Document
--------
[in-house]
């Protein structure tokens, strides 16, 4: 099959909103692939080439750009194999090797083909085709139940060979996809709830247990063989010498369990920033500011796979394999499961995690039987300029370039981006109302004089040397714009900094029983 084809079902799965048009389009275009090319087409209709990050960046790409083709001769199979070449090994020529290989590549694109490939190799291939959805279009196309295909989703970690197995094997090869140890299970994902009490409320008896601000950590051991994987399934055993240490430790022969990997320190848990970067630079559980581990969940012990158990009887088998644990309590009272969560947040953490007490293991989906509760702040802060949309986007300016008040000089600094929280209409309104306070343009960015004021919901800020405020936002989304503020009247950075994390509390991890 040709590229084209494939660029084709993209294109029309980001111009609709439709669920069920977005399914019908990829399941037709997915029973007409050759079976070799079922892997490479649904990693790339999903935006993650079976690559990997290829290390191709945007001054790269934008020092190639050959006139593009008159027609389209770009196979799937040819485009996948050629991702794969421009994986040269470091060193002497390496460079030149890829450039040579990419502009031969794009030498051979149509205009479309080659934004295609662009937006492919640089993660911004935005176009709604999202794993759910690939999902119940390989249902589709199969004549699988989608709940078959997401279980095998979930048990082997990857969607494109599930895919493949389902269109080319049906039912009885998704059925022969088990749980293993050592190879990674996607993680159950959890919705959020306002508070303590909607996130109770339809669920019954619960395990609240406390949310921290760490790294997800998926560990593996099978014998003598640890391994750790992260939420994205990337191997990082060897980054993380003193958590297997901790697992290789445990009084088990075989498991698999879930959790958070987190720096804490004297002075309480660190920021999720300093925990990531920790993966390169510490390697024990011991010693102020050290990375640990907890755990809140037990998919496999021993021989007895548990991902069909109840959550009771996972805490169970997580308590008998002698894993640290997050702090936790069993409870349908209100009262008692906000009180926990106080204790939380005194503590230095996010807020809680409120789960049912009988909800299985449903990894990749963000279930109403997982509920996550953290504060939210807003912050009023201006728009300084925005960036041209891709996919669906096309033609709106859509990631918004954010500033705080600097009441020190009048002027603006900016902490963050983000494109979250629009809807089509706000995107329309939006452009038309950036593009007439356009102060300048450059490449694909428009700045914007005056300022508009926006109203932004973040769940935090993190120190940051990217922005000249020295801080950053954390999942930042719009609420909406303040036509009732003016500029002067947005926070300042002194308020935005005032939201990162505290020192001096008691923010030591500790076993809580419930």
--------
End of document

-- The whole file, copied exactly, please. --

[in-house]
């Protein structure tokens, strides 16, 4: 099959909103692939080439750009194999090797083909085709139940060979996809709830247990063989010498369990920033500011796979394999499961995690039987300029370039981006109302004089040397714009900094029983 084809079902799965048009389009275009090319087409209709990050960046790409083709001769199979070449090994020529290989590549694109490939190799291939959805279009196309295909989703970690197995094997090869140890299970994902009490409320008896601000950590051991994987399934055993240490430790022969990997320190848990970067630079559980581990969940012990158990009887088998644990309590009272969560947040953490007490293991989906509760702040802060949309986007300016008040000089600094929280209409309104306070343009960015004021919901800020405020936002989304503020009247950075994390509390991890 040709590229084209494939660029084709993209294109029309980001111009609709439709669920069920977005399914019908990829399941037709997915029973007409050759079976070799079922892997490479649904990693790339999903935006993650079976690559990997290829290390191709945007001054790269934008020092190639050959006139593009008159027609389209770009196979799937040819485009996948050629991702794969421009994986040269470091060193002497390496460079030149890829450039040579990419502009031969794009030498051979149509205009479309080659934004295609662009937006492919640089993660911004935005176009709604999202794993759910690939999902119940390989249902589709199969004549699988989608709940078959997401279980095998979930048990082997990857969607494109599930895919493949389902269109080319049906039912009885998704059925022969088990749980293993050592190879990674996607993680159950959890919705959020306002508070303590909607996130109770339809669920019954619960395990609240406390949310921290760490790294997800998926560990593996099978014998003598640890391994750790992260939420994205990337191997990082060897980054993380003193958590297997901790697992290789445990009084088990075989498991698999879930959790958070987190720096804490004297002075309480660190920021999720300093925990990531920790993966390169510490390697024990011991010693102020050290990375640990907890755990809140037990998919496999021993021989007895548990991902069909109840959550009771996972805490169970997580308590008998002698894993640290997050702090936790069993409870349908209100009262008692906000009180926990106080204790939380005194503590230095996010807020809680409120789960049912009988909800299985449903990894990749963000279930109403997982509920996550953290504060939210807003912050009023201006728009300084925005960036041209891709996919669906096309033609709106859509990631918004954010500033705080600097009441020190009048002027603006900016902490963050983000494109979250629009809807089509706000995107329309939006452009038309950036593009007439356009102060300048450059490449694909428009700045914007005056300022508009926006109203932004973040769940935090993190120190940051990217922005000249020295801080950053954390999942930042719009609420909406303040036509009732003016500029002067947005926070300042002194308020935005005032939201990162505290020192001096008691923010030591500790076993809580419930």